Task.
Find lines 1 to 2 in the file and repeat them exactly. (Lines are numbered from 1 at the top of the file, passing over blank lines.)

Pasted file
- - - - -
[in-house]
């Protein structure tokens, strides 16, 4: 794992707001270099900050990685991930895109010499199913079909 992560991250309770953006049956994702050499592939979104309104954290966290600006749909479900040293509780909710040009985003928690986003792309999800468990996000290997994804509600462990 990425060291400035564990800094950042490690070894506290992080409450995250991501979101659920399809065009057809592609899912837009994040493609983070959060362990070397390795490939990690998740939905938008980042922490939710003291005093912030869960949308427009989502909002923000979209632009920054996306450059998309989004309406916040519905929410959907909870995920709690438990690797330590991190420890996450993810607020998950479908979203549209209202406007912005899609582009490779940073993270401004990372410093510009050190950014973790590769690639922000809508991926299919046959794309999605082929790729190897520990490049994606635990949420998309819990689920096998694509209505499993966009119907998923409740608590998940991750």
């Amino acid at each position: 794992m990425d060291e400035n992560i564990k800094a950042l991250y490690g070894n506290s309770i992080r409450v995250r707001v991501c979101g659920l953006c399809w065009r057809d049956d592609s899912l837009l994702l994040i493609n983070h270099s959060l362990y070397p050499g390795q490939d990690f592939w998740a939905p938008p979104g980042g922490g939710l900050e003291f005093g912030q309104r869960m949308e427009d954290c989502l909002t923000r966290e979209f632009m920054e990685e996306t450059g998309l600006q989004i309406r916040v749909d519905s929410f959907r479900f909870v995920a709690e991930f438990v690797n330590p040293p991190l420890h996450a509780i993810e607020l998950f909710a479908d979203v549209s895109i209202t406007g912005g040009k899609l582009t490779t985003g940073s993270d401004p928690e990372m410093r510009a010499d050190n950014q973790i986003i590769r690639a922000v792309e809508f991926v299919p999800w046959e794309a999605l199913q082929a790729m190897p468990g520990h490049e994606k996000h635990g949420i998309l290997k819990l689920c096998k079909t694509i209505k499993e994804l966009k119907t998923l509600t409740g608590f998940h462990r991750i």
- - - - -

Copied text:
[in-house]
């Protein structure tokens, strides 16, 4: 794992707001270099900050990685991930895109010499199913079909 992560991250309770953006049956994702050499592939979104309104954290966290600006749909479900040293509780909710040009985003928690986003792309999800468990996000290997994804509600462990 990425060291400035564990800094950042490690070894506290992080409450995250991501979101659920399809065009057809592609899912837009994040493609983070959060362990070397390795490939990690998740939905938008980042922490939710003291005093912030869960949308427009989502909002923000979209632009920054996306450059998309989004309406916040519905929410959907909870995920709690438990690797330590991190420890996450993810607020998950479908979203549209209202406007912005899609582009490779940073993270401004990372410093510009050190950014973790590769690639922000809508991926299919046959794309999605082929790729190897520990490049994606635990949420998309819990689920096998694509209505499993966009119907998923409740608590998940991750």